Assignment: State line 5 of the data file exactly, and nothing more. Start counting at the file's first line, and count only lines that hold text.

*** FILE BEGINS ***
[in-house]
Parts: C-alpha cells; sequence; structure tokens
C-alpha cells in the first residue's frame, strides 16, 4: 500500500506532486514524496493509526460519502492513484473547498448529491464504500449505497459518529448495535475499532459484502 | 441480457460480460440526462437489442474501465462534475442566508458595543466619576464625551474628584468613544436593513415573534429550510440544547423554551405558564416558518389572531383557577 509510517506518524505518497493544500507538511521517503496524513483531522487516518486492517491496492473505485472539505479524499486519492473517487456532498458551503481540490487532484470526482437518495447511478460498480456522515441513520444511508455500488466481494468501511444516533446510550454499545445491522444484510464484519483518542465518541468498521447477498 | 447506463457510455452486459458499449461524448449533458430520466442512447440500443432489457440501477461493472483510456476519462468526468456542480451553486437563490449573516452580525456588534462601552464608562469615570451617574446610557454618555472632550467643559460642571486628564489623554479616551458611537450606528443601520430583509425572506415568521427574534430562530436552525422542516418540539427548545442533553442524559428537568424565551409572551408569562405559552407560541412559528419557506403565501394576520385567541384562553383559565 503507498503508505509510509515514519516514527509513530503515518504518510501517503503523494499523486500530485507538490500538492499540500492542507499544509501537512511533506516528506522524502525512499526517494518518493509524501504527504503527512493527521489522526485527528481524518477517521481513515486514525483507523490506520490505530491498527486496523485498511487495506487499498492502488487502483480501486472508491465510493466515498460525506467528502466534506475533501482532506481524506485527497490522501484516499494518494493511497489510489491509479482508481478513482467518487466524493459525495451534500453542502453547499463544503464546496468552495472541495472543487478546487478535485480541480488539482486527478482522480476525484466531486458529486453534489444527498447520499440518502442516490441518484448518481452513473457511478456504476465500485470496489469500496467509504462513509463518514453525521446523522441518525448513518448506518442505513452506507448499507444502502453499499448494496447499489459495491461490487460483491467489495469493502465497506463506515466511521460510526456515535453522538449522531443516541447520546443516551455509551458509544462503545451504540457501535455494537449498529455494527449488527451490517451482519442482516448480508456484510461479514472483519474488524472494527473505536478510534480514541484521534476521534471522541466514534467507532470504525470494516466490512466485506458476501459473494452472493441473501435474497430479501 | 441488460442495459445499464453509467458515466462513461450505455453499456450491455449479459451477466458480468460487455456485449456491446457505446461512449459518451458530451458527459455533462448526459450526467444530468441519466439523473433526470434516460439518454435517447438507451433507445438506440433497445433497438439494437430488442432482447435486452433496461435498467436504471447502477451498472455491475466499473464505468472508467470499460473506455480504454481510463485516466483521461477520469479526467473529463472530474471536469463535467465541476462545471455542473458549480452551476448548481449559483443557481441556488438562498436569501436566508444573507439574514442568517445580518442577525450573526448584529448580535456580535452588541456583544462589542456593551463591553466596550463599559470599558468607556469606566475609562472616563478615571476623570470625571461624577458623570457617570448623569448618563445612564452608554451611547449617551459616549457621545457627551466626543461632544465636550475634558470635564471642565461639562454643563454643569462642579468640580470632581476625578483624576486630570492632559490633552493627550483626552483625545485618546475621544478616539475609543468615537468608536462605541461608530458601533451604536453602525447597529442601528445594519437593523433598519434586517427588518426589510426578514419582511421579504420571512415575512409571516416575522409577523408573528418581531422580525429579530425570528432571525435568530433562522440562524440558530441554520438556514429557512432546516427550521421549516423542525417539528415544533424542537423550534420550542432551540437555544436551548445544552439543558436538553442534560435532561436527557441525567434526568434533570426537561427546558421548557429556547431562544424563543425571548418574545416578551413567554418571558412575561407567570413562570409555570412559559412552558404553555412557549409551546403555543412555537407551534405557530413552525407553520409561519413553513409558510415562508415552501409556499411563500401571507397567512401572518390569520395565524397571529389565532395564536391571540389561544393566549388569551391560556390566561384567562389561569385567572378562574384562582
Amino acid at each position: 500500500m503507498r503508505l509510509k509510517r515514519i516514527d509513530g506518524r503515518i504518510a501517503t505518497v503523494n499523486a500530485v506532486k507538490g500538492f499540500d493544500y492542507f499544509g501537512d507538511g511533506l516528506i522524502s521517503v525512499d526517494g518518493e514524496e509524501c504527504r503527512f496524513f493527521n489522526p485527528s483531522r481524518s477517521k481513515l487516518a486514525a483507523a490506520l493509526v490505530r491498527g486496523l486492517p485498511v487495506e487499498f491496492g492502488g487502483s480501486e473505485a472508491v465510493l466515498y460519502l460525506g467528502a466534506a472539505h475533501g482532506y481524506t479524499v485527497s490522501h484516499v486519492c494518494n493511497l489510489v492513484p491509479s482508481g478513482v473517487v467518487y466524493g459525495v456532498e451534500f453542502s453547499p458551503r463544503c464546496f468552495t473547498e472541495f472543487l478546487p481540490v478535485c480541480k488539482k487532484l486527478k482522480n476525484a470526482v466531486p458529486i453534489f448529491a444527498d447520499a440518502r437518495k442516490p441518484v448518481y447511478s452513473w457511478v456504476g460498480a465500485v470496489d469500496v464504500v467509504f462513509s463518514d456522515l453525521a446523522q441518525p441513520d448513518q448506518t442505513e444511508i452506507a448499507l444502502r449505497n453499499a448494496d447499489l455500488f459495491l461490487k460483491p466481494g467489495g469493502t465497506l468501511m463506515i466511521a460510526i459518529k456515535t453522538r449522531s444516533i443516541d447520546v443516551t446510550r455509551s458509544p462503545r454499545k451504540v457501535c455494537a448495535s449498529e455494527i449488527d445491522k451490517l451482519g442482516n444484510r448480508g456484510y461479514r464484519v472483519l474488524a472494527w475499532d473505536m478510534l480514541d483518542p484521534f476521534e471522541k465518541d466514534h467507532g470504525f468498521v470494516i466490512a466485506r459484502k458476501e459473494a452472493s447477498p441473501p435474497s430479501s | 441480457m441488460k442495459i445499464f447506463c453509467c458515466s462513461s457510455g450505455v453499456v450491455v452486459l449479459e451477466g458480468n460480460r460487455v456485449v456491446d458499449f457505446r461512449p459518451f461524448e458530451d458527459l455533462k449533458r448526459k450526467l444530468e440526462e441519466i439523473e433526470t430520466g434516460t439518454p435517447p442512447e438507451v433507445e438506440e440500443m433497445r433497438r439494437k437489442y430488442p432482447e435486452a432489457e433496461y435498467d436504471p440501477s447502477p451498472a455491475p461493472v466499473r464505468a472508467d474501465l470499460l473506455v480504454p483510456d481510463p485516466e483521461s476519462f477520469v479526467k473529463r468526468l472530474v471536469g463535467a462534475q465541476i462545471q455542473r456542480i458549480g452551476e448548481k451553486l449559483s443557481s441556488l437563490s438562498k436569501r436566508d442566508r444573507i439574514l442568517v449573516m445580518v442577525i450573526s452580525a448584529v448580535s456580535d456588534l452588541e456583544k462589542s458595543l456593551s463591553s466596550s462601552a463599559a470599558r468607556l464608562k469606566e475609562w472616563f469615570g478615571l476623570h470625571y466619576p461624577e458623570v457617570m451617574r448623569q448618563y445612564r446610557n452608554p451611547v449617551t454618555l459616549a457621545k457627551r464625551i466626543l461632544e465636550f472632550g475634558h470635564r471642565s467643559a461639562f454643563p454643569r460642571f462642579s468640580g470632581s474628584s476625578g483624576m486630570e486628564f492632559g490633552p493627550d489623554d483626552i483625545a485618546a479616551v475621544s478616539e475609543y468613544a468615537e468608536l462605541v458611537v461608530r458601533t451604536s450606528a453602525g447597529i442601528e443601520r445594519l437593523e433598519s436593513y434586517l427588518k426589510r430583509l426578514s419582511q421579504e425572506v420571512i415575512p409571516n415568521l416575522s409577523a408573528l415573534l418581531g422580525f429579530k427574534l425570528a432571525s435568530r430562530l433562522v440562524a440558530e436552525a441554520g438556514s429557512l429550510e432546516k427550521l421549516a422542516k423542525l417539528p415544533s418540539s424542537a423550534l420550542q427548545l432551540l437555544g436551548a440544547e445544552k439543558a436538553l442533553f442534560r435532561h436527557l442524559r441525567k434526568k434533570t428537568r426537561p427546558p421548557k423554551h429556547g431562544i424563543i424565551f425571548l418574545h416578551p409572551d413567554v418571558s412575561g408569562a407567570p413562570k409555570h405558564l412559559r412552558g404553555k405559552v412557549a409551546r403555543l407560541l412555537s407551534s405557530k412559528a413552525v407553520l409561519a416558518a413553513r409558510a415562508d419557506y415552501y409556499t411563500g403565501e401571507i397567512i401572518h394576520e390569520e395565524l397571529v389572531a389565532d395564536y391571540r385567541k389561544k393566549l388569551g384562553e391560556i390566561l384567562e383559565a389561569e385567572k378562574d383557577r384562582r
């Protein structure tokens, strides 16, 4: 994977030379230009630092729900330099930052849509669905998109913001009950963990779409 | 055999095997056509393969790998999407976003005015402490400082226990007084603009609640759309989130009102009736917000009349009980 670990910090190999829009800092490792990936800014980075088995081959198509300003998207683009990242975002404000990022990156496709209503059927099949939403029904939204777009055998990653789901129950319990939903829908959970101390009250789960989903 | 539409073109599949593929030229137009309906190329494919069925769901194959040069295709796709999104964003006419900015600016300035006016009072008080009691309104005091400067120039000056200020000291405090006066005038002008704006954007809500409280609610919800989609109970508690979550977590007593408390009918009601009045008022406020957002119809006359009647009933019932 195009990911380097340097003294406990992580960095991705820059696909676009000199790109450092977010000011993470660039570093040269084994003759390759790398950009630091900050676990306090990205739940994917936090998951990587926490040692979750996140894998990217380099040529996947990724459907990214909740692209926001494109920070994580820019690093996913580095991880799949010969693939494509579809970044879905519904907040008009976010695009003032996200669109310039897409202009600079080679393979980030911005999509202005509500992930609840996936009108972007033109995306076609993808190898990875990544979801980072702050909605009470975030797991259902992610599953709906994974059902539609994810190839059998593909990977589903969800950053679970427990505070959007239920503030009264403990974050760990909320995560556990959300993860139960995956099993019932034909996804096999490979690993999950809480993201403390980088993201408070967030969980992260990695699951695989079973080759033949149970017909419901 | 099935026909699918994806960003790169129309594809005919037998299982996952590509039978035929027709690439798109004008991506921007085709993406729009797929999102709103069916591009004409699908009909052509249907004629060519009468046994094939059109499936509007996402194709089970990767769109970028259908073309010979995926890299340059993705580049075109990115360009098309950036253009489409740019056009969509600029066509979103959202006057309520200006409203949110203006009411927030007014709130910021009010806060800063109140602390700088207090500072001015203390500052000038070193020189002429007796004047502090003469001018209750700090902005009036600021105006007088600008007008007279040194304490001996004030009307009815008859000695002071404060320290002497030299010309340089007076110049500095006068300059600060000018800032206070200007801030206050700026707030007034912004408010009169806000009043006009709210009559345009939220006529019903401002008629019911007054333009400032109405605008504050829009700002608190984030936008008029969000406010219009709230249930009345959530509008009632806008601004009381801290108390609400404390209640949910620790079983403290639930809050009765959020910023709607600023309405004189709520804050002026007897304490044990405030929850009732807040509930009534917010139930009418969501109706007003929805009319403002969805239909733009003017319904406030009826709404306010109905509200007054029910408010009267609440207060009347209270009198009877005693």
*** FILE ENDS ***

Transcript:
């Protein structure tokens, strides 16, 4: 994977030379230009630092729900330099930052849509669905998109913001009950963990779409 | 055999095997056509393969790998999407976003005015402490400082226990007084603009609640759309989130009102009736917000009349009980 670990910090190999829009800092490792990936800014980075088995081959198509300003998207683009990242975002404000990022990156496709209503059927099949939403029904939204777009055998990653789901129950319990939903829908959970101390009250789960989903 | 539409073109599949593929030229137009309906190329494919069925769901194959040069295709796709999104964003006419900015600016300035006016009072008080009691309104005091400067120039000056200020000291405090006066005038002008704006954007809500409280609610919800989609109970508690979550977590007593408390009918009601009045008022406020957002119809006359009647009933019932 195009990911380097340097003294406990992580960095991705820059696909676009000199790109450092977010000011993470660039570093040269084994003759390759790398950009630091900050676990306090990205739940994917936090998951990587926490040692979750996140894998990217380099040529996947990724459907990214909740692209926001494109920070994580820019690093996913580095991880799949010969693939494509579809970044879905519904907040008009976010695009003032996200669109310039897409202009600079080679393979980030911005999509202005509500992930609840996936009108972007033109995306076609993808190898990875990544979801980072702050909605009470975030797991259902992610599953709906994974059902539609994810190839059998593909990977589903969800950053679970427990505070959007239920503030009264403990974050760990909320995560556990959300993860139960995956099993019932034909996804096999490979690993999950809480993201403390980088993201408070967030969980992260990695699951695989079973080759033949149970017909419901 | 099935026909699918994806960003790169129309594809005919037998299982996952590509039978035929027709690439798109004008991506921007085709993406729009797929999102709103069916591009004409699908009909052509249907004629060519009468046994094939059109499936509007996402194709089970990767769109970028259908073309010979995926890299340059993705580049075109990115360009098309950036253009489409740019056009969509600029066509979103959202006057309520200006409203949110203006009411927030007014709130910021009010806060800063109140602390700088207090500072001015203390500052000038070193020189002429007796004047502090003469001018209750700090902005009036600021105006007088600008007008007279040194304490001996004030009307009815008859000695002071404060320290002497030299010309340089007076110049500095006068300059600060000018800032206070200007801030206050700026707030007034912004408010009169806000009043006009709210009559345009939220006529019903401002008629019911007054333009400032109405605008504050829009700002608190984030936008008029969000406010219009709230249930009345959530509008009632806008601004009381801290108390609400404390209640949910620790079983403290639930809050009765959020910023709607600023309405004189709520804050002026007897304490044990405030929850009732807040509930009534917010139930009418969501109706007003929805009319403002969805239909733009003017319904406030009826709404306010109905509200007054029910408010009267609440207060009347209270009198009877005693």